Harrington tied for lead in Munich

Paul McGinley and Jose Maria Olazabal today became near-certainties to be part of the European team going for a record third successive Ryder Cup victory in less than three weeks’ time.

Paul McGinley and Jose Maria Olazabal today became near-certainties to be part of the European team going for a record third successive Ryder Cup victory in less than three weeks’ time.

The Dubliner and the Spaniard left their fate in other people’s hands this weekend – McGinley by missing the halfway cut in the BMW International in Munich, Olazabal by controversially missing the event to go quail-hunting.

But the three players left with a chance of overtaking them in a points race are either out of the running now or way off the pace in Munich.

While Padraig Harrington and David Howell, two men certain of their places at the K Club, took over at the top with a flood of birdies – Harrington posted a superb 64 to set the target – Thomas Bjorn, Paul Broadhurst and Johan Edfors failed to follow suit.

Bjorn has to win, and after starting the day in 29th place he climbed to eighth, but then came a bogey and a double bogey for a 71 which dropped him back to 36th.

The Dane could still make it as a wild-card selection of captain Ian Woosnam, although Darren Clarke and Lee Westwood are the two favourites, but Broadhurst and Edfors accept they have no chance of such a call-up.

Broadhurst, winner of his only two games when he last played against the Americans in 1991, had a 67 for six under, but was only 27th and has to be third at worst.

“It looks like I might retire (from Ryder Cup) unbeaten,” he said, suggesting that only a closing 63 or better could earn him a second cap now.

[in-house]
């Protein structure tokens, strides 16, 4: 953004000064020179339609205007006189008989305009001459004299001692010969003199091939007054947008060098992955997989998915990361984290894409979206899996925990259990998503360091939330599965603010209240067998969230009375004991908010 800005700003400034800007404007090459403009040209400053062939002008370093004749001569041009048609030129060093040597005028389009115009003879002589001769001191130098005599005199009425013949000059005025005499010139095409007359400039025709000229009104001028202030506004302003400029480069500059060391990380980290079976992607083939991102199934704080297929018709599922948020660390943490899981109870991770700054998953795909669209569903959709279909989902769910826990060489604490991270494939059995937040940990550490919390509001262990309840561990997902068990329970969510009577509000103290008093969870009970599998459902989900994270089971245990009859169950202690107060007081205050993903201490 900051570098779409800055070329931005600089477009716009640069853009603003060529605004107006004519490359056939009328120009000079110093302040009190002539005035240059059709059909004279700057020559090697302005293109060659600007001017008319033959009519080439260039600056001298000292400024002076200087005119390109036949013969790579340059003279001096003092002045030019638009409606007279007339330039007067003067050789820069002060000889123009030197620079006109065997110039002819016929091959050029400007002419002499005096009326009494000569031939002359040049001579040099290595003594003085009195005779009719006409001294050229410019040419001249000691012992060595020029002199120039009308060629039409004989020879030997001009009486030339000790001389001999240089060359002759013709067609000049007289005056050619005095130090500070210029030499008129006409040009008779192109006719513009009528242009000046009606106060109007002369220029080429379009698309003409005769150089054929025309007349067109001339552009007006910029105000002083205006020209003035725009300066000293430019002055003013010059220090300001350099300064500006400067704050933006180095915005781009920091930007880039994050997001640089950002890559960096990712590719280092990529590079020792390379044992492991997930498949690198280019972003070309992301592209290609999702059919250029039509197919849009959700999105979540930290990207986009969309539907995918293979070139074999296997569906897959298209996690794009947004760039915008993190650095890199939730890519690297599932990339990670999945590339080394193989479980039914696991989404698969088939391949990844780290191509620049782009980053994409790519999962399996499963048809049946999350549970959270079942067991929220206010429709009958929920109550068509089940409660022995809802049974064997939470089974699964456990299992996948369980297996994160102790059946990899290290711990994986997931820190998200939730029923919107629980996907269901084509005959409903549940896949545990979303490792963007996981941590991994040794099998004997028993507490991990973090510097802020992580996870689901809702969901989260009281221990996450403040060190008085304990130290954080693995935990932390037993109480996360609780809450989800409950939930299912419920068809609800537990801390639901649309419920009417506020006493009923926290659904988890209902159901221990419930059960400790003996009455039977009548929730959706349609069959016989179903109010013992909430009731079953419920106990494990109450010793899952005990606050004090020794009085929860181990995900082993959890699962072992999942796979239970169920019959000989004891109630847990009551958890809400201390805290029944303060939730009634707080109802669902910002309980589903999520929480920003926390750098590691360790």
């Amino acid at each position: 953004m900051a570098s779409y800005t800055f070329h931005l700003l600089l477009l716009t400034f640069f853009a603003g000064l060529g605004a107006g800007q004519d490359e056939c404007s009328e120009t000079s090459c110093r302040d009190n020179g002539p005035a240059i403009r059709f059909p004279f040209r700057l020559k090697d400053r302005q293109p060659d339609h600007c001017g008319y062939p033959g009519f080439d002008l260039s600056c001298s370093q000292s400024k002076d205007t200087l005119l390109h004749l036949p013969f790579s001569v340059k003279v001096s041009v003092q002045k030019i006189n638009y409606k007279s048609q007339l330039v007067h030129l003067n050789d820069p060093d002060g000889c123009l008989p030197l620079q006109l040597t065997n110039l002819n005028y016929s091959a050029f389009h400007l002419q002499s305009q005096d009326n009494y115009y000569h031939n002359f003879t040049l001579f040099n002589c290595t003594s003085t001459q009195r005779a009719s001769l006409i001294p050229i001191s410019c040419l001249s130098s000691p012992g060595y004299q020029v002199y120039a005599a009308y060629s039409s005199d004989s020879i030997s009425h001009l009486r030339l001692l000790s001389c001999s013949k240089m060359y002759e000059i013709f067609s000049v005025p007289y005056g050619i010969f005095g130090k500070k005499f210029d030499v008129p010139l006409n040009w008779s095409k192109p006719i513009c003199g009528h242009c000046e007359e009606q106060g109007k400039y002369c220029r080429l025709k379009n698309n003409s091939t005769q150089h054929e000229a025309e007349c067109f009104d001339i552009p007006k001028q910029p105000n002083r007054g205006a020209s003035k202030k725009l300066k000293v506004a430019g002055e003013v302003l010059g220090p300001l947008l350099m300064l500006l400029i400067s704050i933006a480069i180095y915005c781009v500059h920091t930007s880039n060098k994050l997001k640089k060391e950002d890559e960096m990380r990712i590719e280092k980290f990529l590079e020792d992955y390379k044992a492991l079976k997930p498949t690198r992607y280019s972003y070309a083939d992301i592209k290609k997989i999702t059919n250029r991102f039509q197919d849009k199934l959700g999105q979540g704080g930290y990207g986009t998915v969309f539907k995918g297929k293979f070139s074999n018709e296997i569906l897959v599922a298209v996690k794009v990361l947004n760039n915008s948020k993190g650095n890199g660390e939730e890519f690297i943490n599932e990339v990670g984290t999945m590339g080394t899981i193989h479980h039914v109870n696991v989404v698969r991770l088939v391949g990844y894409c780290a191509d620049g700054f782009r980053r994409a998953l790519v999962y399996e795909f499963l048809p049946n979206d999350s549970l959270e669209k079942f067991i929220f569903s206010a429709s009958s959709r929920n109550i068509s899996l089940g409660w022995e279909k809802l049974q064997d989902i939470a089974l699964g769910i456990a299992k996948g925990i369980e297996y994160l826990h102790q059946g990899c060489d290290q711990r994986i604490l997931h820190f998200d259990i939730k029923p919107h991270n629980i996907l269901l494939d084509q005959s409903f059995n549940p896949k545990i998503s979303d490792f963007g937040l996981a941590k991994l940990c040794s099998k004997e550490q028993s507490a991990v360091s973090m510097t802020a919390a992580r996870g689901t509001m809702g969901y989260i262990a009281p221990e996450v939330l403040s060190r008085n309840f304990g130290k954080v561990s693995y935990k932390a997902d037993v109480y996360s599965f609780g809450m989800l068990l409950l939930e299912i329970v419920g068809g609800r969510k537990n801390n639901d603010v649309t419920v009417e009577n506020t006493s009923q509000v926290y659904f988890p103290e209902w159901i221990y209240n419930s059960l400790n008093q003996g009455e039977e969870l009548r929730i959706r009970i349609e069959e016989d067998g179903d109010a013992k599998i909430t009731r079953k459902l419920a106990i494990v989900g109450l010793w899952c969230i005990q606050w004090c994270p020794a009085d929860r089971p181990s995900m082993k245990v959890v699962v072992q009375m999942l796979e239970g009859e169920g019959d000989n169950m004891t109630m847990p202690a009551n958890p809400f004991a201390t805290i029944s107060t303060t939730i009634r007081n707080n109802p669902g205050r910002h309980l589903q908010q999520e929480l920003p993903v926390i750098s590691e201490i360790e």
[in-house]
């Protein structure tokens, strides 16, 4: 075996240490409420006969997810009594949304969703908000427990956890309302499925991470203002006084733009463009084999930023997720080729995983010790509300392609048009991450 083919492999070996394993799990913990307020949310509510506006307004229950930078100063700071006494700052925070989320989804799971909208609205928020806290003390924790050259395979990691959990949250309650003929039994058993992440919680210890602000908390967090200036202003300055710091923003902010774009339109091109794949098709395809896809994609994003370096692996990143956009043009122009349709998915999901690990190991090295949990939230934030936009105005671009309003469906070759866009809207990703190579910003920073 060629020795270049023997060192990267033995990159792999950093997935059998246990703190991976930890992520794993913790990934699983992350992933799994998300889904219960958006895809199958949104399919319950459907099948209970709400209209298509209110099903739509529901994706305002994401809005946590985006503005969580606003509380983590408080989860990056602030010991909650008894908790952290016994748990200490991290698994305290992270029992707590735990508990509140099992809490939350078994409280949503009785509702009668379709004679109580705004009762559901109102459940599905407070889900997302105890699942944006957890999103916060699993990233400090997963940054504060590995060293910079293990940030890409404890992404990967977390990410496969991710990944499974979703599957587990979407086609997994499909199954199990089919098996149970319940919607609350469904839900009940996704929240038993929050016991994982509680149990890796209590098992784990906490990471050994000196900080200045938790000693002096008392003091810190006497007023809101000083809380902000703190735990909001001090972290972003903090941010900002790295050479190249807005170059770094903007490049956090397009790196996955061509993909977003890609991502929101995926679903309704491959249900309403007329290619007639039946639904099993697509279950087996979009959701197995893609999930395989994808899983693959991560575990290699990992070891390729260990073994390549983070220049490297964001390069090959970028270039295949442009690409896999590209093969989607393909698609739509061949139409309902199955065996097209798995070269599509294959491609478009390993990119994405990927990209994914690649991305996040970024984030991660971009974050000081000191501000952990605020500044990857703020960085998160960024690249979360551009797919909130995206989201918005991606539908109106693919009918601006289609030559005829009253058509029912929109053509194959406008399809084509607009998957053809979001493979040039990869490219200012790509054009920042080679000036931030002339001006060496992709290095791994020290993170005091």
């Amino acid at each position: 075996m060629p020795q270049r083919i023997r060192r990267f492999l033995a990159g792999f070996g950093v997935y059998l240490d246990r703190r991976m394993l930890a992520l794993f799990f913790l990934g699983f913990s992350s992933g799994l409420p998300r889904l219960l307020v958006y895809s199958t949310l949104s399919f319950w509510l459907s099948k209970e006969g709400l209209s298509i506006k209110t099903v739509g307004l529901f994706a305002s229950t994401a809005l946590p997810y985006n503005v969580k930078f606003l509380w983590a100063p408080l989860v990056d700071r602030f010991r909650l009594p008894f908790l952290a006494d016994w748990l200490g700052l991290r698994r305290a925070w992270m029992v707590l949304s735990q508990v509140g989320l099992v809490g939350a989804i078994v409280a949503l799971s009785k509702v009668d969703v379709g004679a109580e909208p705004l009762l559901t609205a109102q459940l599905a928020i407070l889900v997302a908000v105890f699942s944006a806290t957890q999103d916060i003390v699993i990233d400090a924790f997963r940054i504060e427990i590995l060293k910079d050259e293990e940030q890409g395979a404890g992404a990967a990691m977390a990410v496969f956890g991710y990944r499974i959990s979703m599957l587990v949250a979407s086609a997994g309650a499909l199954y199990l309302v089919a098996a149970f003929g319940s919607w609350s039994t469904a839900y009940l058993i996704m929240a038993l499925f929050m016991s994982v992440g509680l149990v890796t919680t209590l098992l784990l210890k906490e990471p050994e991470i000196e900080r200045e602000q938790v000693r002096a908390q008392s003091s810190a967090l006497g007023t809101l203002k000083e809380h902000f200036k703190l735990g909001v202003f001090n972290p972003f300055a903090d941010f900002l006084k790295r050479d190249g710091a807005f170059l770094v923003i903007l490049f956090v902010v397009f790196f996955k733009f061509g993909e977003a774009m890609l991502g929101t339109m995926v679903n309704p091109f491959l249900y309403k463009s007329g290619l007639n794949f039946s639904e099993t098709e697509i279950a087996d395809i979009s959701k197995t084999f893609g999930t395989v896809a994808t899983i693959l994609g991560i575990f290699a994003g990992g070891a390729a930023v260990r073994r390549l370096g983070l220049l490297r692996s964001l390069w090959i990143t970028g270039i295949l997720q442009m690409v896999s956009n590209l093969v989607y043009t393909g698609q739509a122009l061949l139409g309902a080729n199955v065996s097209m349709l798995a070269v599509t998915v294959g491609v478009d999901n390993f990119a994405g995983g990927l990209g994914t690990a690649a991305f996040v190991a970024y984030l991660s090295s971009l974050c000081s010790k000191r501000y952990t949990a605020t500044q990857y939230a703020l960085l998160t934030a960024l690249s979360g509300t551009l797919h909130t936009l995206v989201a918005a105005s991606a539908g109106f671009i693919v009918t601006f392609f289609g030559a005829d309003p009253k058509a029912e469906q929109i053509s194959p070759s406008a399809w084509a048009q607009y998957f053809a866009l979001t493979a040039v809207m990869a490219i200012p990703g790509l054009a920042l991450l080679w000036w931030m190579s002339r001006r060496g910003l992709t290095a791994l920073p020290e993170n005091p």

Edfors, who has won three times this season, came into the week requiring a second-place finish, but a 72 killed off that hope. He was lying 56th and commented: “I lost my tempo – and then I lost my temper.”

He and Broadhurst have had to visit the European Tour qualifying school in recent years, so will see getting close to the Ryder Cup as a feat in itself.

Not so Bjorn, three times a runner-up in majors and twice on winning teams.

“If I miss out I’ll be devastated,” he said.

He believes Clarke should be a certainty and it is between Westwood and himself for the second captain’s pick.

“If I was captain that’s the way I’d be thinking – and that’s the talk among everybody,” said Bjorn.

Clarke, of course, lost his wife to cancer only three weeks ago, but has declared himself available for selection.

“If he’s ready to play, that’s great,” added Bjorn. “I can’t see a team without him. He’s one of the three or four best ball-strikers in the game and you want those guys there.

“Lee and I have been friends for 10 years and when it comes to a week like this it’s difficult to put friendship aside and battle it out. But there’s been no banter about it between us because it means too much.

“If I don’t win tomorrow then Woosie has got to make a difficult decision and one of us is going to be disappointed.

“I’ve been in the situation twice before where it’s gone away from me when I thought I could be part of it.

“I know how to handle it, but I would have my reasons to feel disappointed if I miss out again.

“I’m not going to say now what they are. I’ll say on Sunday if that’s the way it is.”

K Club memories may yet play a decisive part in Woosnam’s decision.

Westwood has won on the Ryder Cup course twice, whereas Bjorn is always going to be linked for taking 11 on the penultimate hole when joint leader of the European Open last year.

As well as finishing with an 86 that day he has also walked off the other course at the venue two years ago because he was “fighting demons” and chose not to return there this summer.

But it ought to be remembered that prior to that nightmare ending 14 months ago he had played one of the most impressive rounds of his career to lead by four after 54 holes – and also won a €148,000 diamond for his wife Pernilla previously for playing the par fives in 14 under par.

Harrington and Howell, meanwhile, were giving Woosnam the best possible news by showing timely top form.

The Dubliner turned in 33, birdied the long 11th and then had four more in a row from the 13th.

Getting up and down from a greenside bunker at the last would have given him a 63, but he splashed out nine feet past the flag and missed the putt.

At 12 under he was one in front of Howell, who still had 10 holes to play, with Swede Martin Erlandsson and Spain’s Alejandro Canizares – son of former Ryder Cup player Jose Maria – two behind.

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